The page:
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Authors: James Beard
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Foreword: Cooking with James Beard by Betty Fussell
Introduction: “An American Attitude Toward Food” by James Beard
FIRST COURSES AND COCKTAIL FOOD
HOT, COLD, AND FROZEN DESSERTS
I am grateful to Elizabeth Beier at St. Martin’s Press, for asking me to take part in this celebration of James Beard’s work, and for introducing me to John Ferrone, the charming and erudite executor of Beard’s estate. Thanks also to Michelle Richter and Elizabeth Curione, for keeping the project on track. Copy editor Leah Stewart, proofreader Jane Liddle, and designer James Sinclair are consummate professionals, and their invaluable contributions show on every page of this book.
My partner, Patrick Fisher, and kitchen manager, Diane Kniss, took on the unenviable job of managing hundreds of recipes. The nuts and bolts of transcribing photocopies into Word documents fell to a dream team of food lovers, some of whom are also cookbook writers who brought their own appreciation of Beard to the chore: Peggy Fallon, Judy Kreloff, Johnisha Levi, Charles Pierce, Carl Raymond, Debbie Schulman, and Dédé Wilson.
COOKING WITH JAMES BEARD
“Don’t gussy up spareribs with all that gunk,” the chef boomed at us as we crowded around some naked ribs in the basement kitchen of his brownstone. “Just sprinkle with plain salt and pepper and half an acre of garlic.” At 6 feet 4 inches and three hundred pounds, the chef seemed to take up half an acre himself. He certainly took up most of the kitchen. This was thirty years ago, in the now revered “James Beard House” on Twelfth Street in Greenwich Village, where the owner gave cooking classes to small groups of amateurs over the decades. I knew in 1981 how lucky I was to be among them.
Thirty years before that, I’d opened my very first cookbook, which happened to be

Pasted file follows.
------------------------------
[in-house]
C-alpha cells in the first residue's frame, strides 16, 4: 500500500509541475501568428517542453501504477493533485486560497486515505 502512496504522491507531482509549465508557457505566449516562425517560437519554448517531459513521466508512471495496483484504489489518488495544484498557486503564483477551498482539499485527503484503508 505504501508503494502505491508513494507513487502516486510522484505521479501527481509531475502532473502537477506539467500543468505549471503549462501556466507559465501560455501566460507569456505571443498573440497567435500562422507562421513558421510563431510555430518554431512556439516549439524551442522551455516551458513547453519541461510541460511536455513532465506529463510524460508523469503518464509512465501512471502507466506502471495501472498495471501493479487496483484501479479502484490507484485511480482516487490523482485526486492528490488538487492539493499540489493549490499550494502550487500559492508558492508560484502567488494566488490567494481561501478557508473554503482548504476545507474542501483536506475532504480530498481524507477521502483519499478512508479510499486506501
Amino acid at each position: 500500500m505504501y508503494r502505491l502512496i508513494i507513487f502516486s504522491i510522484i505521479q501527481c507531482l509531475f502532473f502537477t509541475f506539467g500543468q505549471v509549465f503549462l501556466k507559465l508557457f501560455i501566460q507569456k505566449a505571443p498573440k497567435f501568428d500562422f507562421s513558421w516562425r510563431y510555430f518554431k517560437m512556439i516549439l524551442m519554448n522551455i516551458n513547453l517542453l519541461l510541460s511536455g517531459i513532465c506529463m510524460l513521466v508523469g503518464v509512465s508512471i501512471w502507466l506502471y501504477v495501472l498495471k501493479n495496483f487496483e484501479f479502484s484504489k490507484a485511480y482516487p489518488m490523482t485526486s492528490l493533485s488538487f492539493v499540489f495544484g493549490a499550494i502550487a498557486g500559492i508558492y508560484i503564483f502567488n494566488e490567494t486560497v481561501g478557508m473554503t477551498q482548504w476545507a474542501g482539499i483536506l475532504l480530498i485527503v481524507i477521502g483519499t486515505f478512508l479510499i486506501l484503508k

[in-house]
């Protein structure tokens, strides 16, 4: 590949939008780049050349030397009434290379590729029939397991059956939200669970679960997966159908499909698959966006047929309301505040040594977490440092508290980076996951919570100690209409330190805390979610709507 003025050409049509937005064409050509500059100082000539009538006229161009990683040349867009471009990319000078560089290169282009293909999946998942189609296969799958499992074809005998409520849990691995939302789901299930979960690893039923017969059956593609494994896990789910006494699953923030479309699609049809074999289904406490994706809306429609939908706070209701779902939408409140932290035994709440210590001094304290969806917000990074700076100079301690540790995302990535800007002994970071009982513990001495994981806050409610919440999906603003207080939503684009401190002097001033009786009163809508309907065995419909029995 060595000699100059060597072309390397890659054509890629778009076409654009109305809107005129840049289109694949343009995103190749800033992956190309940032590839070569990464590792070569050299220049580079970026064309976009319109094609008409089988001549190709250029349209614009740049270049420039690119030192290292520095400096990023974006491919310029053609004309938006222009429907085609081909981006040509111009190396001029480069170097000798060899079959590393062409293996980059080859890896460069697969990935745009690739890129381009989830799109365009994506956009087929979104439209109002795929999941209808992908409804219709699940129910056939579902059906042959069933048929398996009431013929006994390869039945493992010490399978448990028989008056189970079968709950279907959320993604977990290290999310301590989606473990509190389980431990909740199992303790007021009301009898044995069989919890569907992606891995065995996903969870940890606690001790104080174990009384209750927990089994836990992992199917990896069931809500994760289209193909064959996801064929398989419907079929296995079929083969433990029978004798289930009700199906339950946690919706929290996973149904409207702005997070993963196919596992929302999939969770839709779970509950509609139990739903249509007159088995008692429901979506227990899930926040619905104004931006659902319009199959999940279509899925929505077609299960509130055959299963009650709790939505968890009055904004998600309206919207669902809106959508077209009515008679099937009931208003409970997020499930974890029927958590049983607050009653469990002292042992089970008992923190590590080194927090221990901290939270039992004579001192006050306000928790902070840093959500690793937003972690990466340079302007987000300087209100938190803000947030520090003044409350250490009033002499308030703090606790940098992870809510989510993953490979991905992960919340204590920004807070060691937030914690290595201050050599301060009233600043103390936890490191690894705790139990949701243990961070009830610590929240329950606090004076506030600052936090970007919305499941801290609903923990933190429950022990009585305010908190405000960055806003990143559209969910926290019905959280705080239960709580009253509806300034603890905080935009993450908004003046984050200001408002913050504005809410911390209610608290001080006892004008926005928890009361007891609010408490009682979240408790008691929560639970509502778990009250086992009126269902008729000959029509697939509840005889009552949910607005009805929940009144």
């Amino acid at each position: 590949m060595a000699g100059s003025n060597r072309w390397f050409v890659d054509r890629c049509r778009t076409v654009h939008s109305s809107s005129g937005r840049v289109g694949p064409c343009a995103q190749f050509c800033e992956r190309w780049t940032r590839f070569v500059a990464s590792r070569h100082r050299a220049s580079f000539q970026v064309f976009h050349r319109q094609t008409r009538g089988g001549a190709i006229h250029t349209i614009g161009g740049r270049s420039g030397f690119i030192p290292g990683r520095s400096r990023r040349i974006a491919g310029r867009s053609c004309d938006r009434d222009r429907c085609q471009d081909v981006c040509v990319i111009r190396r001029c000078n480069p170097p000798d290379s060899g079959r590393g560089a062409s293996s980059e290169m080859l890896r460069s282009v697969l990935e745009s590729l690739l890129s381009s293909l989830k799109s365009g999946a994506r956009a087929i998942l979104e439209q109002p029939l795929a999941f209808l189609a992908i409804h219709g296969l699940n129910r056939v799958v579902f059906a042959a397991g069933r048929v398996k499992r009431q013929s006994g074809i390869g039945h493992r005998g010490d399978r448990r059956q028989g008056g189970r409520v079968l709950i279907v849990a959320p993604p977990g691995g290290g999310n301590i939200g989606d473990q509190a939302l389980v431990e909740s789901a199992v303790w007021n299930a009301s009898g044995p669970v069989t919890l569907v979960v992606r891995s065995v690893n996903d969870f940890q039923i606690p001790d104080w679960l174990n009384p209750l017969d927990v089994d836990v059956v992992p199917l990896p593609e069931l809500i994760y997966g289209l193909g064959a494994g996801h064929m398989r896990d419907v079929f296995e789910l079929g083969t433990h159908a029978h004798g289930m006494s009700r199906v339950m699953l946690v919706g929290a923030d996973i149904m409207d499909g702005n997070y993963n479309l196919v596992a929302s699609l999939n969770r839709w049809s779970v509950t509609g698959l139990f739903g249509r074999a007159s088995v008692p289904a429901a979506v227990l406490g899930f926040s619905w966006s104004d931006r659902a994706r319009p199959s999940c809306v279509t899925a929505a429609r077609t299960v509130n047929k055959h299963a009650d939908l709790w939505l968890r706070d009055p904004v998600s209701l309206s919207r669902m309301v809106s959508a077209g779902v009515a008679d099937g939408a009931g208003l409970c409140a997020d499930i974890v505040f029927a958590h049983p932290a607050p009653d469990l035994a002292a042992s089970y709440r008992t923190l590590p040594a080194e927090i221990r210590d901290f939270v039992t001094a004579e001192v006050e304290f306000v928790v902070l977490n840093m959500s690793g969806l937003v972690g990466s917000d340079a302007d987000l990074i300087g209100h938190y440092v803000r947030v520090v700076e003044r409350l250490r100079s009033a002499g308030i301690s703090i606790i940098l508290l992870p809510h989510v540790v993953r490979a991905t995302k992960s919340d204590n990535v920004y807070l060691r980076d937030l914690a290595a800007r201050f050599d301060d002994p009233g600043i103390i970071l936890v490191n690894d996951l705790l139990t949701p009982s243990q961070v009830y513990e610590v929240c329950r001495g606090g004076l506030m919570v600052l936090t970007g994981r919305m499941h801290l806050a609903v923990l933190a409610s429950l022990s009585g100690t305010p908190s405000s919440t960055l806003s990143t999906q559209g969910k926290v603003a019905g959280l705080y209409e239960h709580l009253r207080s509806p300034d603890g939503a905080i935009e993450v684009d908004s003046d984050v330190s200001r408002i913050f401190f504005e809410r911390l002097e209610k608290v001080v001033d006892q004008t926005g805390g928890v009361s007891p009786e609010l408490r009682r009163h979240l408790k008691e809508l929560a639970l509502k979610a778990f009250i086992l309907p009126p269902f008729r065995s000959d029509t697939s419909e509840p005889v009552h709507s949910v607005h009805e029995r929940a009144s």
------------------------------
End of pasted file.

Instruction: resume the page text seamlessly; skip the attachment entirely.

The Fireside Cook Book
of 1949. I was a newlywed and knew nothing. It was James Beard who taught me how to boil water, in my own language. He spoke to me directly. He gave me confidence. This was decades before Americans got all “gourmeticized” and learned how to cook French. Beard was as down-home American as “easy side up” and “a cuppa Joe.” He taught us to cook American, in our own kitchens, with the simplest of foods, like garlic and onions, and lemons and parsley, and bread. He taught us how to bake our own bread. This was new!
He wasn’t a schoolmarm like Fanny Farmer, uptight about thrift and nutrition. Nor a phony marketing brand like Betty Crocker. He was real, he was male, and he was big—he talked big, he thought big—American style. He spoke to guys outdoors at their grills and to gals indoors at their new electric stoves. He celebrated real food, what was fresh, and local, and growing anew after the deprivations of the Depression and the War. He celebrated our new sense of freedom, bounty, and largesse, both in his person and on the page. He was born to cook and to teach because he wanted to share his joy in being alive and savoring every sensuous moment, which is what food is for. Before Julia Child or Craig Claiborne or Jacques Pépin, or the hundreds of kitchen gurus who followed, Beard was the first to reshape the American palate at that moment of self-discovery when America found its new place in the world.